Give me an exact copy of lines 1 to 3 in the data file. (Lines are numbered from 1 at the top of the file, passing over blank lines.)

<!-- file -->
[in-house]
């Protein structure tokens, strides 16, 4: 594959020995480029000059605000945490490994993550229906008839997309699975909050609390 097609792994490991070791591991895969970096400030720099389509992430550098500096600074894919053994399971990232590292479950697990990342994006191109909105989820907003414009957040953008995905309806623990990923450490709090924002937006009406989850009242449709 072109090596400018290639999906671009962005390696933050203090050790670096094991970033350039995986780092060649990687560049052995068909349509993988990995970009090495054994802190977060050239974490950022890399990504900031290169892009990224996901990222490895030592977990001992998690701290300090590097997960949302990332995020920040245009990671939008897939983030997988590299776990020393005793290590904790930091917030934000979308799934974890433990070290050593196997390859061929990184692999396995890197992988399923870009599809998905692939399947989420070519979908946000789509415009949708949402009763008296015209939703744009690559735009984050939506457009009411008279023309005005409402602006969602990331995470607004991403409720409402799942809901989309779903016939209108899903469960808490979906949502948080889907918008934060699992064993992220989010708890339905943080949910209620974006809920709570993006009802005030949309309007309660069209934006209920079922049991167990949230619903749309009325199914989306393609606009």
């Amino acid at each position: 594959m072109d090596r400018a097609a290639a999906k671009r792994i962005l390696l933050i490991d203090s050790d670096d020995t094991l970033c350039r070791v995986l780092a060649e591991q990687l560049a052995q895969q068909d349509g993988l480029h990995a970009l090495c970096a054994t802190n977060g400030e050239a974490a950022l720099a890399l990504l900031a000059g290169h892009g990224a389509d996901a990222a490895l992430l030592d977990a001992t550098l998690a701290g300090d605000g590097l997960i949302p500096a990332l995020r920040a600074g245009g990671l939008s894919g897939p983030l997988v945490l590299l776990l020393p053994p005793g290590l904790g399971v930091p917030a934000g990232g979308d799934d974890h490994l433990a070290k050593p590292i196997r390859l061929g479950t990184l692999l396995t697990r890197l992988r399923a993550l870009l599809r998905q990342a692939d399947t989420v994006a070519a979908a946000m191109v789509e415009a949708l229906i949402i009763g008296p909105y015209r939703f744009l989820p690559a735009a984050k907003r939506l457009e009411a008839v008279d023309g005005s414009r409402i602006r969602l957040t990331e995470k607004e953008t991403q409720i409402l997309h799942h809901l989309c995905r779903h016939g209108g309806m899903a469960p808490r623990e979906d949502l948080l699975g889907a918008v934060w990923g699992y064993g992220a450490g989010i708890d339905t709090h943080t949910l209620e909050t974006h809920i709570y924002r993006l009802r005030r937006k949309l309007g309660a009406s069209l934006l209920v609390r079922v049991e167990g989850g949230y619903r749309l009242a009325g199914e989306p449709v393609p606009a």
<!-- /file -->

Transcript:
[in-house]
């Protein structure tokens, strides 16, 4: 594959020995480029000059605000945490490994993550229906008839997309699975909050609390 097609792994490991070791591991895969970096400030720099389509992430550098500096600074894919053994399971990232590292479950697990990342994006191109909105989820907003414009957040953008995905309806623990990923450490709090924002937006009406989850009242449709 072109090596400018290639999906671009962005390696933050203090050790670096094991970033350039995986780092060649990687560049052995068909349509993988990995970009090495054994802190977060050239974490950022890399990504900031290169892009990224996901990222490895030592977990001992998690701290300090590097997960949302990332995020920040245009990671939008897939983030997988590299776990020393005793290590904790930091917030934000979308799934974890433990070290050593196997390859061929990184692999396995890197992988399923870009599809998905692939399947989420070519979908946000789509415009949708949402009763008296015209939703744009690559735009984050939506457009009411008279023309005005409402602006969602990331995470607004991403409720409402799942809901989309779903016939209108899903469960808490979906949502948080889907918008934060699992064993992220989010708890339905943080949910209620974006809920709570993006009802005030949309309007309660069209934006209920079922049991167990949230619903749309009325199914989306393609606009």
């Amino acid at each position: 594959m072109d090596r400018a097609a290639a999906k671009r792994i962005l390696l933050i490991d203090s050790d670096d020995t094991l970033c350039r070791v995986l780092a060649e591991q990687l560049a052995q895969q068909d349509g993988l480029h990995a970009l090495c970096a054994t802190n977060g400030e050239a974490a950022l720099a890399l990504l900031a000059g290169h892009g990224a389509d996901a990222a490895l992430l030592d977990a001992t550098l998690a701290g300090d605000g590097l997960i949302p500096a990332l995020r920040a600074g245009g990671l939008s894919g897939p983030l997988v945490l590299l776990l020393p053994p005793g290590l904790g399971v930091p917030a934000g990232g979308d799934d974890h490994l433990a070290k050593p590292i196997r390859l061929g479950t990184l692999l396995t697990r890197l992988r399923a993550l870009l599809r998905q990342a692939d399947t989420v994006a070519a979908a946000m191109v789509e415009a949708l229906i949402i009763g008296p909105y015209r939703f744009l989820p690559a735009a984050k907003r939506l457009e009411a008839v008279d023309g005005s414009r409402i602006r969602l957040t990331e995470k607004e953008t991403q409720i409402l997309h799942h809901l989309c995905r779903h016939g209108g309806m899903a469960p808490r623990e979906d949502l948080l699975g889907a918008v934060w990923g699992y064993g992220a450490g989010i708890d339905t709090h943080t949910l209620e909050t974006h809920i709570y924002r993006l009802r005030r937006k949309l309007g309660a009406s069209l934006l209920v609390r079922v049991e167990g989850g949230y619903r749309l009242a009325g199914e989306p449709v393609p606009a």